The higher the self-reported scores on these measures, the higher the overall grade the caregivers typically give to themselves and their siblings on working together to care for their parents. Conversely, the lower these scores the more likely caregivers are to report problems related to caregiving, including the deterioration of relationships with their siblings.
This direct correlation is demonstrated by these trends:
More than two-thirds (68 percent) of caregivers who give their families the highest ratings on their "ability to make important decisions together" also give their families the highest overall ratings for working together to provide care.
On the other hand, seven in ten caregivers who say their families fail at their "ability to make important decisions together" also say their families fail in their overall ability to work together to provide care.
Nearly one-quarter of family caregivers say they would like to encourage their brothers and sisters to help more.
Primary family caregivers who indicate they personally take on more responsibilities, including helping with errands and medication management, are the same individuals who say their family is poor at making important decisions together, dividing the caregiving workload, and teamwork.
Nearly a quarter of survey participants (23 percent) say the one thing they would change about how they approach the care of their parents would be to encourage their brothers and sisters to help more.
How do you rate you and your siblings on each of the following with regards to providing care to your parents? (Percentage reflects number giving themselves the highest possible rating.)
|28%||Our willingness to help each other|
|27%||Our ability to make important decisions together|
|24%||Our ability to communicate openly|
|23%||Our ability to work together|
|22%||Our consideration for each other's ability to help|
|16%||Our ability to divide caregiving workload|
When it comes to caregiving, there is a feeling among siblings that "anything you can do I can do better". Survey participants were much more likely to give themselves excellent ratings for important personal caregiving traits than they were their brothers and sisters. Following are the excellent ratings survey respondents assigned to themselves and their siblings, respectively: reliability (73 percent; 27 percent); communication skills (57 percent; 24 percent); and empathy (51 percent; 23 percent).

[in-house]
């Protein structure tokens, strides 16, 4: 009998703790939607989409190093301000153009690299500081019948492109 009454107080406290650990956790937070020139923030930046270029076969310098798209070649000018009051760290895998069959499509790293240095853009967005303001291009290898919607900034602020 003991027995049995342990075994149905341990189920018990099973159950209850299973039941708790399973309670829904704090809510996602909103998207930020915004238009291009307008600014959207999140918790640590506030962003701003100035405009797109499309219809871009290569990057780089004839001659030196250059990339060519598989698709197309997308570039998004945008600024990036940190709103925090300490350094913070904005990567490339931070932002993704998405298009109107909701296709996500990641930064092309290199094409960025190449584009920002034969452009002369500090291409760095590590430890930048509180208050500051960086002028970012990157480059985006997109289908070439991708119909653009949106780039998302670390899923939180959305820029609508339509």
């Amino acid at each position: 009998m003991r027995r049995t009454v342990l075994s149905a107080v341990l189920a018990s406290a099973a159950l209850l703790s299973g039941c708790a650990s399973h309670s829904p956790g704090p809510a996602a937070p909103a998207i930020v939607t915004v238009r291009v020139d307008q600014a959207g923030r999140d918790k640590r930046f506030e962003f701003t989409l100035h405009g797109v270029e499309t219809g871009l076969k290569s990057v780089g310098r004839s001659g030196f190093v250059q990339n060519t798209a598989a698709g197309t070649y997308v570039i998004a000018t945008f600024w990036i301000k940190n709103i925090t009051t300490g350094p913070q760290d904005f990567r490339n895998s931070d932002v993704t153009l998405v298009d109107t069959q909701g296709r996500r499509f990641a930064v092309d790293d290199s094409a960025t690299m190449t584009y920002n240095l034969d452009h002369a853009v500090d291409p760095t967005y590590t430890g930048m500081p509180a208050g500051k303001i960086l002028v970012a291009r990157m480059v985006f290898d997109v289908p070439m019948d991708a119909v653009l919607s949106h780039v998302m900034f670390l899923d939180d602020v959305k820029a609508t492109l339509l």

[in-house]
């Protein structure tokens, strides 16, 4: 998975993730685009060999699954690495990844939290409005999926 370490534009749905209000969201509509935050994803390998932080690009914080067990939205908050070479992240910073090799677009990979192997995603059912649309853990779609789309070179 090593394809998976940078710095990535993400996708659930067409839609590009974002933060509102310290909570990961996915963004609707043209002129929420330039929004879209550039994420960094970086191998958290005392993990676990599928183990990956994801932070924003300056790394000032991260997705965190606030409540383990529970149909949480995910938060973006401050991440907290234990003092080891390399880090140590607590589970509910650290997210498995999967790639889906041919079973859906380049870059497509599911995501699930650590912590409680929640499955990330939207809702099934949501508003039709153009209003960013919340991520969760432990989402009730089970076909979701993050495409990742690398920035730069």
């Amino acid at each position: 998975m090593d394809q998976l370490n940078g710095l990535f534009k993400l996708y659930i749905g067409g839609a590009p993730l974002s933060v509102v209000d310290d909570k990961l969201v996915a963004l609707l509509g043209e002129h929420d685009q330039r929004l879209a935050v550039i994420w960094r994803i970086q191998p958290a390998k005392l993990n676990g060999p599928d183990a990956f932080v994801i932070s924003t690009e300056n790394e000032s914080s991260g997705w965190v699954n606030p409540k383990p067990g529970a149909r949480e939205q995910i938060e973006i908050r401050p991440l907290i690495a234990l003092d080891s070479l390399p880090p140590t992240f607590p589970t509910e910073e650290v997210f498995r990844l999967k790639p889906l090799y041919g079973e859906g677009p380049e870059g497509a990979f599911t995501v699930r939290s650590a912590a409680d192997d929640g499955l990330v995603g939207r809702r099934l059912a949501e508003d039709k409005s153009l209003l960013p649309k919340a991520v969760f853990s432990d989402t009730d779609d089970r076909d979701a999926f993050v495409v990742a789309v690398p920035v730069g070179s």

Just as the effectiveness of the caregiving team relies on three primary factors—ability to make important decisions together, division of workload, and teamwork—so does the quality of the sibling relationships. Caregivers who rated their sibling team highly on these three key issues are seven times more likely to say their relationships with their siblings have improved (instead of deteriorated) as a result of caregiving.
46% of caregivers who say their sibling relationships have deteriorated say their brothers and sisters are not willing to help.
The overall effectiveness of the caregiving team impacts quality of sibling relationships. More than one-third of respondents (36 percent) who give themselves and their siblings average or below-average overall caregiving scores report that their relationships have deteriorated as a result of providing care. Conversely, 69 percent of caregivers who give themselves and their siblings above average overall caregiving scores say their relationships with their siblings have improved as a result of caregiving.
Among those survey participants who say their relationships with their siblings have deteriorated as a result of caregiving, the most common reason given (46 percent) is that their "siblings are not willing to help". Of those who said their sibling relationships have improved, almost all said their communications with their brothers and sisters are better now.
Three out of four primary family caregivers say their traditional family role has changed since becoming a caregiver to their parent. In addition, about one in five (19 percent) say they have "become the parent now", and about one in seven (14 percent) say they "are more responsible".
(Percentage is based on highest importance or highest ability ratings)
|Importance||My ability||My sibling's ability|
The Boomer Project (www.boomerproject.com) conducted an online survey of 711 U.S. adults ages 35–64, with living siblings or stepsiblings, who said they either currently provide care for a parent or older relative, or did provide care in the past 18 months. Almost 60 percent of the participants identified themselves as primary caregivers; the remaining respondents said they provide care too, but not as their families' primary caregivers.